Tears streamed down Julio Cortez’s face as the Mexican national anthem blared through Lusail Stadium in Qatar. His dream to photograph Mexico’s national team at the 2022 FIFA World Cup had come true.
The moment marked the culmination of a yearslong journey to photograph his home country’s team.
The Tepexpan, Mexico native tried for almost a decade to get the assignment. In 2014, he photographed the U.S. Men’s National Soccer Team at the World Cup in Brazil. In 2018, he stayed home to celebrate the birth of his child.
“For 2018, I didn’t even bother asking,” Cortez said. “My son was born a month before the World Cup. It was really special to be home, hold my baby, and watch soccer. I thought, ‘It’s okay; I am missing the World Cup because my world is right now, my baby is here.'”
Cortez knew he wanted to make 2022 work. All of his photographs and difficulties had led to that moment.
At 12, Cortez found his passion for journalism. His work was first published in his middle school newspaper.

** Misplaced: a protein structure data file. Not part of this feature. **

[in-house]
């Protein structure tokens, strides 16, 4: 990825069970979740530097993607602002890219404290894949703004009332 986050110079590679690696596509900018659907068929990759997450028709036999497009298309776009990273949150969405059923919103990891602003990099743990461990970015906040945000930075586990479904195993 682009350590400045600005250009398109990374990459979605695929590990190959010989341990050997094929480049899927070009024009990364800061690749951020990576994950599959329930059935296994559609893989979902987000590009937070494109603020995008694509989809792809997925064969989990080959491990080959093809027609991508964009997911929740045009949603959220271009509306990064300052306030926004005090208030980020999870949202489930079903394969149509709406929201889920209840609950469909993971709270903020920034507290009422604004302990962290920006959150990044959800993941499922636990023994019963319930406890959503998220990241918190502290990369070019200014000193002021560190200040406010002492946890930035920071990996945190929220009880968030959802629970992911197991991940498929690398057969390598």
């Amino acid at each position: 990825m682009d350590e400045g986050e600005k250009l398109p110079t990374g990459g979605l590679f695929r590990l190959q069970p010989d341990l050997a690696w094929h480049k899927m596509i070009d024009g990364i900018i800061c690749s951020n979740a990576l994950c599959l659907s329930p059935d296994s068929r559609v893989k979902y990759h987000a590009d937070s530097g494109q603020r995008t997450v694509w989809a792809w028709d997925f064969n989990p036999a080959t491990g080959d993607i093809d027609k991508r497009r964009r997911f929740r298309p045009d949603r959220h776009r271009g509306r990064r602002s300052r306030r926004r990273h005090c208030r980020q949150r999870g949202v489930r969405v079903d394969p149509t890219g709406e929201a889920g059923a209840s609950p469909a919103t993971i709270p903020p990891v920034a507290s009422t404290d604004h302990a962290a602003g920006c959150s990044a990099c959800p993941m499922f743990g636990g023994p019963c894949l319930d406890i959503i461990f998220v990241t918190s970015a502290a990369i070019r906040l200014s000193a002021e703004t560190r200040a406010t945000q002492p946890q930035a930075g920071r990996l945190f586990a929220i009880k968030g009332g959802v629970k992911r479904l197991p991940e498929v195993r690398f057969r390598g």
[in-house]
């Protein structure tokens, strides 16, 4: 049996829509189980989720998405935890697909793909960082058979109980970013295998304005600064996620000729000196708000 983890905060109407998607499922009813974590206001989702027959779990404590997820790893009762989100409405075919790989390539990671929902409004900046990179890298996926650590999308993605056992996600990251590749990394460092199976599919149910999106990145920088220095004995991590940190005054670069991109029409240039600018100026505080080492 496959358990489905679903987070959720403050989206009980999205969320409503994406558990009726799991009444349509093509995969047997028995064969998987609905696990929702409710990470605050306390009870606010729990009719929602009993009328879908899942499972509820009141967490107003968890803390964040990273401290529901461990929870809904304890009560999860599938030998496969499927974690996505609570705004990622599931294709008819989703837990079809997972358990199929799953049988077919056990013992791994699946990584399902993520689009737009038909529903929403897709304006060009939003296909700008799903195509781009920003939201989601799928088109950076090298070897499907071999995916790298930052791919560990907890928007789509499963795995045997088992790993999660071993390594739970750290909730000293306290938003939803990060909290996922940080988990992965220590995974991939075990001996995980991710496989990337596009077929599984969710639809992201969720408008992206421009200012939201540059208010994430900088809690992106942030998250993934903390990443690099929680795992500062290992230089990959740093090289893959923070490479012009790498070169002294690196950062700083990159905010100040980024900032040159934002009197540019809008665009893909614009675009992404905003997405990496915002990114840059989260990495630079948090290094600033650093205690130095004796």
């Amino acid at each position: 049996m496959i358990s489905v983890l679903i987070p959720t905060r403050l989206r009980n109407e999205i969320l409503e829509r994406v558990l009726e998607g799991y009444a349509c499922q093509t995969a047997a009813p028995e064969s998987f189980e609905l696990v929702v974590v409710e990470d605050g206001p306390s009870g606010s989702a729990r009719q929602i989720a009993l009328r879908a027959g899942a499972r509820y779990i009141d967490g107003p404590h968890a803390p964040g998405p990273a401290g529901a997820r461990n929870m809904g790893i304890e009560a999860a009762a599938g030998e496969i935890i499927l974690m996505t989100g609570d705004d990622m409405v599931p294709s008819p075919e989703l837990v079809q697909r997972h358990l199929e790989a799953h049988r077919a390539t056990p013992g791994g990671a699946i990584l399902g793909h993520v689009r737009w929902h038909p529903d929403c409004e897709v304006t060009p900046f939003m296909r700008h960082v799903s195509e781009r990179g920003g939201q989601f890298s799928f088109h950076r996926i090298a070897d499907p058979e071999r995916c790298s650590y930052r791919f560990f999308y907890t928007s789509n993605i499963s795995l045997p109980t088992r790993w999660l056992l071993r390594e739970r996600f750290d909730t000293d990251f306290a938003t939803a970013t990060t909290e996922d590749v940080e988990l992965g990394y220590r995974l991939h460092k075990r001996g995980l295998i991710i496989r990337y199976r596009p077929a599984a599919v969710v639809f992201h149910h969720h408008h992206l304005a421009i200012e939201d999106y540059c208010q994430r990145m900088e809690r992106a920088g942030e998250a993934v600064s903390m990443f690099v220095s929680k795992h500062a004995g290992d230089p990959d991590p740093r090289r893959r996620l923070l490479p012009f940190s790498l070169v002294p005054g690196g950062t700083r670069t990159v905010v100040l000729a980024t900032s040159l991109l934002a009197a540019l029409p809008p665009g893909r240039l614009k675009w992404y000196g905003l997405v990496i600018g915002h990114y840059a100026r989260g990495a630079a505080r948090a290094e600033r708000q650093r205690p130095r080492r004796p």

His work has since appeared in the Los Angeles Times, Los Angeles Daily News, Houston Chronicle and the Associated Press. He won a Pulitzer Prize in 2021 for his work covering the George Floyd protests.
Cortez came to the U.S. by crossing the San Ysidro border through a gap in a fence at age 10.
The award-winning photojournalist has now fulfilled his dream working for the biggest news agency in the world.
Xiomara Villarreal-Gerardo is a recent honors graduate from San Diego State University. She works as an editorial intern at a Spanish-language automotive site, Autoproyecto, covering motorsports such as Formula 1 and Indycar. Reach her at xiomara17vg [at] gmail [dot] com or on Twitter at @xio_vg.